This is where the strategy changed.
Due to the failure of the Mexican Government to capture the Comandantes of the EZLN, they took up a policy of negotiation.
The Zapatistas changed tactics to mobilisation and a media campaign through numerous newspaper comunicados.
On June 28, 2005, the Zapatistas presented the Sixth Declaration of the Lacandon Jungle, declaring their principles and vision for Mexico and the world. This declaration reiterates the support for the indigenous peoples, who comprise roughly one third of the population of the state of Chiapas, and extends the cause to include “all the exploited and dispossessed of Mexico”. It also expresses the movement’s sympathy to the international alter-globalization movement, and offers to provide material aid to those in Cuba, Bolivia, Ecuador and elsewhere, with whom they make common cause. The declaration ends with an exhortation for all who have more respect for humanity than for money to join with the Zapatistas in the struggle for social justice both in Mexico and abroad. The declaration called for an alternative national campaign (the “Other Campaign”) as an alternative to the presidential campaign. In preparation for this alternative campaign, the Zapatistas invited to their territory over 600 national leftist organizations, indigenous groups and non-governmental organizations in order to listen to their claims for human rights in a series of biweekly meetings that culminated in a plenary meeting on September 16, the day Mexico celebrates its independence from Spain.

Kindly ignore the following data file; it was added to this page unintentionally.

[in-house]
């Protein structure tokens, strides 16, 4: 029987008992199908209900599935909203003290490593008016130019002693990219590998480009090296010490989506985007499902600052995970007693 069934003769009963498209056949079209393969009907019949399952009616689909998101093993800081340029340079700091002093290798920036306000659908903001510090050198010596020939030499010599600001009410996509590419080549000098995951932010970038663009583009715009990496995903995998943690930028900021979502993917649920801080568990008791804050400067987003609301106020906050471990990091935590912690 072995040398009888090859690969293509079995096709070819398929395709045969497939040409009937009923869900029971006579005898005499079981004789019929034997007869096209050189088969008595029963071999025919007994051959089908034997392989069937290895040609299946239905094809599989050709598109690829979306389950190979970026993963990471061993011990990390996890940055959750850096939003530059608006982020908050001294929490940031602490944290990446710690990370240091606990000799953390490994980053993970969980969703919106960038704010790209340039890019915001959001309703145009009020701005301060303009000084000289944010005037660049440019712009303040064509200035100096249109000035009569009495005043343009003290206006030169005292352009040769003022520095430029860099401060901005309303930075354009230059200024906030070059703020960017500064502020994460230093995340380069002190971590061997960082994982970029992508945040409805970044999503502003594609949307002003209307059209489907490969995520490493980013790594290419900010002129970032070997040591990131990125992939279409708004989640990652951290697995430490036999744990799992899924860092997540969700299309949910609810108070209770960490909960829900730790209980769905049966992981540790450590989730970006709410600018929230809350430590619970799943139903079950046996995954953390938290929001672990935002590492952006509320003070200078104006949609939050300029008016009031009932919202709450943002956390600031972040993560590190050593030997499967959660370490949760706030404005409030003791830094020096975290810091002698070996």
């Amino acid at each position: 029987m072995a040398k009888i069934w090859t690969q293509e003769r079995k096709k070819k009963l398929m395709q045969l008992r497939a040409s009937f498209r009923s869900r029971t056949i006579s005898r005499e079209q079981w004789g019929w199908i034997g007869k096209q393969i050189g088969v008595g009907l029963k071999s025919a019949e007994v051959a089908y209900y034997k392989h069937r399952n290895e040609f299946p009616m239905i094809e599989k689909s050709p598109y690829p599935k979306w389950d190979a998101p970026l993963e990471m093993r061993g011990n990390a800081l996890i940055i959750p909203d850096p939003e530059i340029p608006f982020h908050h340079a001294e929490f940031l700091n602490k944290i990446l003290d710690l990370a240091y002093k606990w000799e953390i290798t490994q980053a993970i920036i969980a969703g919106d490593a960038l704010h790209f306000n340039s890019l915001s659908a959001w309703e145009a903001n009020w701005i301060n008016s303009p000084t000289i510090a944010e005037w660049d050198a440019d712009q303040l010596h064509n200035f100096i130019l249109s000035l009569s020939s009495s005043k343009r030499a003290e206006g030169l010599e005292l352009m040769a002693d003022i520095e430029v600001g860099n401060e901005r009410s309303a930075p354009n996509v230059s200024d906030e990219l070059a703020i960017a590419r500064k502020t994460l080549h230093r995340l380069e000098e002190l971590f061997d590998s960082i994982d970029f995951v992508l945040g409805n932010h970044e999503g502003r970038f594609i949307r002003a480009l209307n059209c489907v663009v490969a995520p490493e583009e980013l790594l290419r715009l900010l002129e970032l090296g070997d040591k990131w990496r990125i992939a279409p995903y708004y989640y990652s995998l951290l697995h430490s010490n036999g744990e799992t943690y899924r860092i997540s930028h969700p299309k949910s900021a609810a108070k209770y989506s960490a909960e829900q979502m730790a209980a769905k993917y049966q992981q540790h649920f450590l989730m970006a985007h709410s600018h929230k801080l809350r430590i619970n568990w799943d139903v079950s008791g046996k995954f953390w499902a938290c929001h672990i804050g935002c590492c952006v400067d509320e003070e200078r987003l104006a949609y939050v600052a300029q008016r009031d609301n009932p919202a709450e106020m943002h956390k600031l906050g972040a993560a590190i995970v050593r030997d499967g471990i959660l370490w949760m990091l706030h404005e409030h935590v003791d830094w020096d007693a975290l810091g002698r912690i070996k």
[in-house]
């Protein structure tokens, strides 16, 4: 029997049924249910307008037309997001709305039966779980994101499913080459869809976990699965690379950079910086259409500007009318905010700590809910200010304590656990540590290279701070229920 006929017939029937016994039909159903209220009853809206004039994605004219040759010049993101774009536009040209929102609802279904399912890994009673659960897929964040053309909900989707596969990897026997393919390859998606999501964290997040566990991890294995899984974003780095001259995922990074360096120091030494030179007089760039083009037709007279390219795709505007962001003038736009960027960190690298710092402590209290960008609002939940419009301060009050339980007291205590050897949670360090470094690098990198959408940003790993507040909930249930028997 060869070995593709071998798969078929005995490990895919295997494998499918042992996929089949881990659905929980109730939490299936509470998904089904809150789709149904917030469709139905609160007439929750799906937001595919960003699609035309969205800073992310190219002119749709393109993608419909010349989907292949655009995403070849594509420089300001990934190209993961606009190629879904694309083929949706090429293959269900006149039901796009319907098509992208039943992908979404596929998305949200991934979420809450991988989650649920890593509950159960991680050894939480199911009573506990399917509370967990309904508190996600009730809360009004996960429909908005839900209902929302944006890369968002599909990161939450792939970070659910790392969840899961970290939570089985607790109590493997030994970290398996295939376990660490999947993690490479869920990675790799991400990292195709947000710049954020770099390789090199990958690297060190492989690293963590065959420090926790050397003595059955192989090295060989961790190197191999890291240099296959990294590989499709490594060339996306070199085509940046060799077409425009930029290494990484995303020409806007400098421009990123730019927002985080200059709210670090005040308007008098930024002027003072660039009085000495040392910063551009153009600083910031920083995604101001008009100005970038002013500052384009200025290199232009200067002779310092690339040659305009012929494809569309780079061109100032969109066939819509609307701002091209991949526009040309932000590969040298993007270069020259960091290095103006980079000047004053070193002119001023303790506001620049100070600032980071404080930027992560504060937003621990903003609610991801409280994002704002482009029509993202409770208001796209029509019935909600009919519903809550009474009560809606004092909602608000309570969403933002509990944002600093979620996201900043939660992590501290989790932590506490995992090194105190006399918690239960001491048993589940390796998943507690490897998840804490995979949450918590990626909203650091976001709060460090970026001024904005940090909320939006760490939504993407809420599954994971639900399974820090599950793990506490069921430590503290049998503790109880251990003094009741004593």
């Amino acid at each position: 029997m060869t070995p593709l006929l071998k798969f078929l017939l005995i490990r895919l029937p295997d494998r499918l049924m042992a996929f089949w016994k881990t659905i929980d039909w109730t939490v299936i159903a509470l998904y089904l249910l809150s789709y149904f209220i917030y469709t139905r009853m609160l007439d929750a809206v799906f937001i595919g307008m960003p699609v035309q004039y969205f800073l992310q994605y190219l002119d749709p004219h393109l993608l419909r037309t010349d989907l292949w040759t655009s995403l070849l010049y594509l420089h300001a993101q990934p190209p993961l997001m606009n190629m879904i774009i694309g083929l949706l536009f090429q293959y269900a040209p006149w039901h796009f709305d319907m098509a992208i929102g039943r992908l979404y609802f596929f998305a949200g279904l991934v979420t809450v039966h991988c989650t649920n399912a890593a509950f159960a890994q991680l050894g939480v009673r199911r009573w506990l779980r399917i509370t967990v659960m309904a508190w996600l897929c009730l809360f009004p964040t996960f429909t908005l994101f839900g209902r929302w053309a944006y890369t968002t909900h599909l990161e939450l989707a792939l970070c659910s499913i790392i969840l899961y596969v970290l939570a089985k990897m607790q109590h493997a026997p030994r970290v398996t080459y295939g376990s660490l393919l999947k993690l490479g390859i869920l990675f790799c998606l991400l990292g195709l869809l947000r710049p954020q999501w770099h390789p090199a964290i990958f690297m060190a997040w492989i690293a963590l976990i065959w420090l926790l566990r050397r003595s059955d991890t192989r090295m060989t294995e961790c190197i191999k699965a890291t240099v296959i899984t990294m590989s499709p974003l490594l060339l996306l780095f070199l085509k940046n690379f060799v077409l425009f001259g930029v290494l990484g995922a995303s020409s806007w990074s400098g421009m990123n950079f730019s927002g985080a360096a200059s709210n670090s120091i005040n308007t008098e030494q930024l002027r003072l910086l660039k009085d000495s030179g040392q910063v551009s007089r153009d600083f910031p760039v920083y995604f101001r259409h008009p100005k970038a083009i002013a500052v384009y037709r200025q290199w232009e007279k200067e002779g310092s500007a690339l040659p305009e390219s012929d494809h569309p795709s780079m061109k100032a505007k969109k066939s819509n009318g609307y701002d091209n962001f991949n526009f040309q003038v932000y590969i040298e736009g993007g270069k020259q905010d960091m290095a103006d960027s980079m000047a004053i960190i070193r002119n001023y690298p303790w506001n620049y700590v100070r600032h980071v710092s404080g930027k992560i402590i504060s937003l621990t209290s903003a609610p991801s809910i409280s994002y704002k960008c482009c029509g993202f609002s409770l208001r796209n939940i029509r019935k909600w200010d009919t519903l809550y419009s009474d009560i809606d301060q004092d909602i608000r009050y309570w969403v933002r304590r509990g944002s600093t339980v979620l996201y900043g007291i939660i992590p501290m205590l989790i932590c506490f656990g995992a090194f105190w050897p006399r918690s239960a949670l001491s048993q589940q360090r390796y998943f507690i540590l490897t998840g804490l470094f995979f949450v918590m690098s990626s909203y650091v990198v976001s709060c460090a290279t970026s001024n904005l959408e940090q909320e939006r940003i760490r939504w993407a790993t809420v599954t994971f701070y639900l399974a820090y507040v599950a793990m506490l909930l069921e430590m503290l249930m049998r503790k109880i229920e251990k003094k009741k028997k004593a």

The most recent campaign was when the Zapatistas marched through the streets on the 22nd of December, one day after the start of the new Mayan calendar. They marched, all in balaclavas, in complete silence.